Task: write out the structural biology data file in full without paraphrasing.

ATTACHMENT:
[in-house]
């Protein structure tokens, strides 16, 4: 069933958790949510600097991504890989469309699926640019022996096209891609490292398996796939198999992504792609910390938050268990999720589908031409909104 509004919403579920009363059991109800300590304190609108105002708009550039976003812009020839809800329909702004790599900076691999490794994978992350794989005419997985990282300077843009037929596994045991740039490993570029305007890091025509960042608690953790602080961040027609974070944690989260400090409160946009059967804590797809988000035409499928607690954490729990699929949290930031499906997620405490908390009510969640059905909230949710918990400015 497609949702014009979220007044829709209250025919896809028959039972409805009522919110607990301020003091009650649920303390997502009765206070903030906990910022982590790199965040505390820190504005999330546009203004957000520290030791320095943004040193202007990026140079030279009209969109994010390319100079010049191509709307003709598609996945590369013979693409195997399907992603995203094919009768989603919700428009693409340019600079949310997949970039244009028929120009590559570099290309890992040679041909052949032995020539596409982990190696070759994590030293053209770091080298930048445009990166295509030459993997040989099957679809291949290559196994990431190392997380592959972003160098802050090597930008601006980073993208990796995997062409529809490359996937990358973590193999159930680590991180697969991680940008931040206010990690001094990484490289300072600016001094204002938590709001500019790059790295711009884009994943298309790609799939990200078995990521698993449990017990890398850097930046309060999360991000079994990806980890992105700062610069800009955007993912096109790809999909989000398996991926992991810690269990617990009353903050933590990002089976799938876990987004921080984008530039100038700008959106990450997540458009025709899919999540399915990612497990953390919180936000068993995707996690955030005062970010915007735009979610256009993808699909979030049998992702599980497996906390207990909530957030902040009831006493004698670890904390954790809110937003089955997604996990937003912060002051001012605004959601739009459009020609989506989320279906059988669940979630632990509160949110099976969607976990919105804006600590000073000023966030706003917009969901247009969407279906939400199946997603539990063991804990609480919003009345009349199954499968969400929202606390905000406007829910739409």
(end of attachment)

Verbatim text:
[in-house]
């Protein structure tokens, strides 16, 4: 069933958790949510600097991504890989469309699926640019022996096209891609490292398996796939198999992504792609910390938050268990999720589908031409909104 509004919403579920009363059991109800300590304190609108105002708009550039976003812009020839809800329909702004790599900076691999490794994978992350794989005419997985990282300077843009037929596994045991740039490993570029305007890091025509960042608690953790602080961040027609974070944690989260400090409160946009059967804590797809988000035409499928607690954490729990699929949290930031499906997620405490908390009510969640059905909230949710918990400015 497609949702014009979220007044829709209250025919896809028959039972409805009522919110607990301020003091009650649920303390997502009765206070903030906990910022982590790199965040505390820190504005999330546009203004957000520290030791320095943004040193202007990026140079030279009209969109994010390319100079010049191509709307003709598609996945590369013979693409195997399907992603995203094919009768989603919700428009693409340019600079949310997949970039244009028929120009590559570099290309890992040679041909052949032995020539596409982990190696070759994590030293053209770091080298930048445009990166295509030459993997040989099957679809291949290559196994990431190392997380592959972003160098802050090597930008601006980073993208990796995997062409529809490359996937990358973590193999159930680590991180697969991680940008931040206010990690001094990484490289300072600016001094204002938590709001500019790059790295711009884009994943298309790609799939990200078995990521698993449990017990890398850097930046309060999360991000079994990806980890992105700062610069800009955007993912096109790809999909989000398996991926992991810690269990617990009353903050933590990002089976799938876990987004921080984008530039100038700008959106990450997540458009025709899919999540399915990612497990953390919180936000068993995707996690955030005062970010915007735009979610256009993808699909979030049998992702599980497996906390207990909530957030902040009831006493004698670890904390954790809110937003089955997604996990937003912060002051001012605004959601739009459009020609989506989320279906059988669940979630632990509160949110099976969607976990919105804006600590000073000023966030706003917009969901247009969407279906939400199946997603539990063991804990609480919003009345009349199954499968969400929202606390905000406007829910739409």